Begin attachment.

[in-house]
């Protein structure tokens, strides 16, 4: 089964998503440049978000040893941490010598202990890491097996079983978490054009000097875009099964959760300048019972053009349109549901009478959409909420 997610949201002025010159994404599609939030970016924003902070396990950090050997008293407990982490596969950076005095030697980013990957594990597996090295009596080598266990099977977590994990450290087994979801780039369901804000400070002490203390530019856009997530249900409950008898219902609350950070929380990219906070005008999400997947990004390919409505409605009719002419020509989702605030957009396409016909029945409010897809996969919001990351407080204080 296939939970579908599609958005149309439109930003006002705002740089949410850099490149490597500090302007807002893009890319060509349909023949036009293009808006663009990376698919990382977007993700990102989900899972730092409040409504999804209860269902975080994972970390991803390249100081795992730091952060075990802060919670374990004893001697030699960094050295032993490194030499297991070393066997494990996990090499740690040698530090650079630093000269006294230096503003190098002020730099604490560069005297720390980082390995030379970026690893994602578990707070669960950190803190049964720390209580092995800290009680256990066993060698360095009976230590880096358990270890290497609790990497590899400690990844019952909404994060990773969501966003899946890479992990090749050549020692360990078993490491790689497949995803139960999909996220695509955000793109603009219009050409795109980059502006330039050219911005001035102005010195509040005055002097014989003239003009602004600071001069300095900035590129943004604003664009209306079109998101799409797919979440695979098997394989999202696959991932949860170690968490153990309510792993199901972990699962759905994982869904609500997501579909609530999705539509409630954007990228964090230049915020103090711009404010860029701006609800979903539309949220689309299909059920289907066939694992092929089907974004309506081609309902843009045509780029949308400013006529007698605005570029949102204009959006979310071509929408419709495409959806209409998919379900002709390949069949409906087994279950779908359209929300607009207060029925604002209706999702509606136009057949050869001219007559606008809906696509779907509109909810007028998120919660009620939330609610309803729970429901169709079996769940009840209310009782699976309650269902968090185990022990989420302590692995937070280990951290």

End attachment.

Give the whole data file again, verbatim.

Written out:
[in-house]
């Protein structure tokens, strides 16, 4: 089964998503440049978000040893941490010598202990890491097996079983978490054009000097875009099964959760300048019972053009349109549901009478959409909420 997610949201002025010159994404599609939030970016924003902070396990950090050997008293407990982490596969950076005095030697980013990957594990597996090295009596080598266990099977977590994990450290087994979801780039369901804000400070002490203390530019856009997530249900409950008898219902609350950070929380990219906070005008999400997947990004390919409505409605009719002419020509989702605030957009396409016909029945409010897809996969919001990351407080204080 296939939970579908599609958005149309439109930003006002705002740089949410850099490149490597500090302007807002893009890319060509349909023949036009293009808006663009990376698919990382977007993700990102989900899972730092409040409504999804209860269902975080994972970390991803390249100081795992730091952060075990802060919670374990004893001697030699960094050295032993490194030499297991070393066997494990996990090499740690040698530090650079630093000269006294230096503003190098002020730099604490560069005297720390980082390995030379970026690893994602578990707070669960950190803190049964720390209580092995800290009680256990066993060698360095009976230590880096358990270890290497609790990497590899400690990844019952909404994060990773969501966003899946890479992990090749050549020692360990078993490491790689497949995803139960999909996220695509955000793109603009219009050409795109980059502006330039050219911005001035102005010195509040005055002097014989003239003009602004600071001069300095900035590129943004604003664009209306079109998101799409797919979440695979098997394989999202696959991932949860170690968490153990309510792993199901972990699962759905994982869904609500997501579909609530999705539509409630954007990228964090230049915020103090711009404010860029701006609800979903539309949220689309299909059920289907066939694992092929089907974004309506081609309902843009045509780029949308400013006529007698605005570029949102204009959006979310071509929408419709495409959806209409998919379900002709390949069949409906087994279950779908359209929300607009207060029925604002209706999702509606136009057949050869001219007559606008809906696509779907509109909810007028998120919660009620939330609610309803729970429901169709079996769940009840209310009782699976309650269902968090185990022990989420302590692995937070280990951290």